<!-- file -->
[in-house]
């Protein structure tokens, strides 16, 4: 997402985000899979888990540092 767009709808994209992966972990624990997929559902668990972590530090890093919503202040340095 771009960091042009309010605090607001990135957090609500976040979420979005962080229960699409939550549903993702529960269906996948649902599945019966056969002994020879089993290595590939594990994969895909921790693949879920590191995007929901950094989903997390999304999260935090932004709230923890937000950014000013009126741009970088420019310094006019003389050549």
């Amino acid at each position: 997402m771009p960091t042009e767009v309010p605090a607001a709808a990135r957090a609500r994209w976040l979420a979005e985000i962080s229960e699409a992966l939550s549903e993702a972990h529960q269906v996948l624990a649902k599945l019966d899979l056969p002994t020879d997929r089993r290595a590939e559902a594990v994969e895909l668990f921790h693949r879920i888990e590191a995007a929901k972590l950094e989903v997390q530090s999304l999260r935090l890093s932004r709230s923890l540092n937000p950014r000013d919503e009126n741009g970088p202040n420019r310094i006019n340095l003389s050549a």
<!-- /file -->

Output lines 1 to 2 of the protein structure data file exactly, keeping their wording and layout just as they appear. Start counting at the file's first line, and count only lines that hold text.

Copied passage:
[in-house]
């Protein structure tokens, strides 16, 4: 997402985000899979888990540092 767009709808994209992966972990624990997929559902668990972590530090890093919503202040340095 771009960091042009309010605090607001990135957090609500976040979420979005962080229960699409939550549903993702529960269906996948649902599945019966056969002994020879089993290595590939594990994969895909921790693949879920590191995007929901950094989903997390999304999260935090932004709230923890937000950014000013009126741009970088420019310094006019003389050549």